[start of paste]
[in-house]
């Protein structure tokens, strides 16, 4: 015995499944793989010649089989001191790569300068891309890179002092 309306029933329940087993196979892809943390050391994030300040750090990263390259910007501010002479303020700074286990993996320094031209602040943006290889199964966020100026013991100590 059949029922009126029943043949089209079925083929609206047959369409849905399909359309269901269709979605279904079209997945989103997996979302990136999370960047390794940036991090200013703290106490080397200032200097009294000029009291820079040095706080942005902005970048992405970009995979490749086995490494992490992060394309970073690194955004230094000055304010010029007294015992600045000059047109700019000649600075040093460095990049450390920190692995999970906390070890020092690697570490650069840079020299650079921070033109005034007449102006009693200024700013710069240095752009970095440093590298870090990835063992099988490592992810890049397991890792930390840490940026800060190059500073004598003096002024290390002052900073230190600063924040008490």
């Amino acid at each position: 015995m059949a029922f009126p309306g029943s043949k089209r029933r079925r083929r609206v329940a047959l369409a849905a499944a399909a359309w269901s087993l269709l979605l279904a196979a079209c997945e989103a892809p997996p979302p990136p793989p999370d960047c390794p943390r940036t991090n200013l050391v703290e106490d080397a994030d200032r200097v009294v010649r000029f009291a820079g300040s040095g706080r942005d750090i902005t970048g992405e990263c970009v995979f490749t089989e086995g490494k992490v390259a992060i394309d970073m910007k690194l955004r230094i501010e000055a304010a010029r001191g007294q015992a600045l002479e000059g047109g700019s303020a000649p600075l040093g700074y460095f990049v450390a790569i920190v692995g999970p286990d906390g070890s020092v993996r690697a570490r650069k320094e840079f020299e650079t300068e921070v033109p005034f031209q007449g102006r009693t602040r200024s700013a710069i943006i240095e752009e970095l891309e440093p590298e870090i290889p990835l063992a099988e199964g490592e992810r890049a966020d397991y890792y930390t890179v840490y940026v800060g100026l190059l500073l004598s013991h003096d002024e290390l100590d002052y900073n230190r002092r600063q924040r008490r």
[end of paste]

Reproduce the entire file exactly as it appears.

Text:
[in-house]
């Protein structure tokens, strides 16, 4: 015995499944793989010649089989001191790569300068891309890179002092 309306029933329940087993196979892809943390050391994030300040750090990263390259910007501010002479303020700074286990993996320094031209602040943006290889199964966020100026013991100590 059949029922009126029943043949089209079925083929609206047959369409849905399909359309269901269709979605279904079209997945989103997996979302990136999370960047390794940036991090200013703290106490080397200032200097009294000029009291820079040095706080942005902005970048992405970009995979490749086995490494992490992060394309970073690194955004230094000055304010010029007294015992600045000059047109700019000649600075040093460095990049450390920190692995999970906390070890020092690697570490650069840079020299650079921070033109005034007449102006009693200024700013710069240095752009970095440093590298870090990835063992099988490592992810890049397991890792930390840490940026800060190059500073004598003096002024290390002052900073230190600063924040008490």
């Amino acid at each position: 015995m059949a029922f009126p309306g029943s043949k089209r029933r079925r083929r609206v329940a047959l369409a849905a499944a399909a359309w269901s087993l269709l979605l279904a196979a079209c997945e989103a892809p997996p979302p990136p793989p999370d960047c390794p943390r940036t991090n200013l050391v703290e106490d080397a994030d200032r200097v009294v010649r000029f009291a820079g300040s040095g706080r942005d750090i902005t970048g992405e990263c970009v995979f490749t089989e086995g490494k992490v390259a992060i394309d970073m910007k690194l955004r230094i501010e000055a304010a010029r001191g007294q015992a600045l002479e000059g047109g700019s303020a000649p600075l040093g700074y460095f990049v450390a790569i920190v692995g999970p286990d906390g070890s020092v993996r690697a570490r650069k320094e840079f020299e650079t300068e921070v033109p005034f031209q007449g102006r009693t602040r200024s700013a710069i943006i240095e752009e970095l891309e440093p590298e870090i290889p990835l063992a099988e199964g490592e992810r890049a966020d397991y890792y930390t890179v840490y940026v800060g100026l190059l500073l004598s013991h003096d002024e290390l100590d002052y900073n230190r002092r600063q924040r008490r």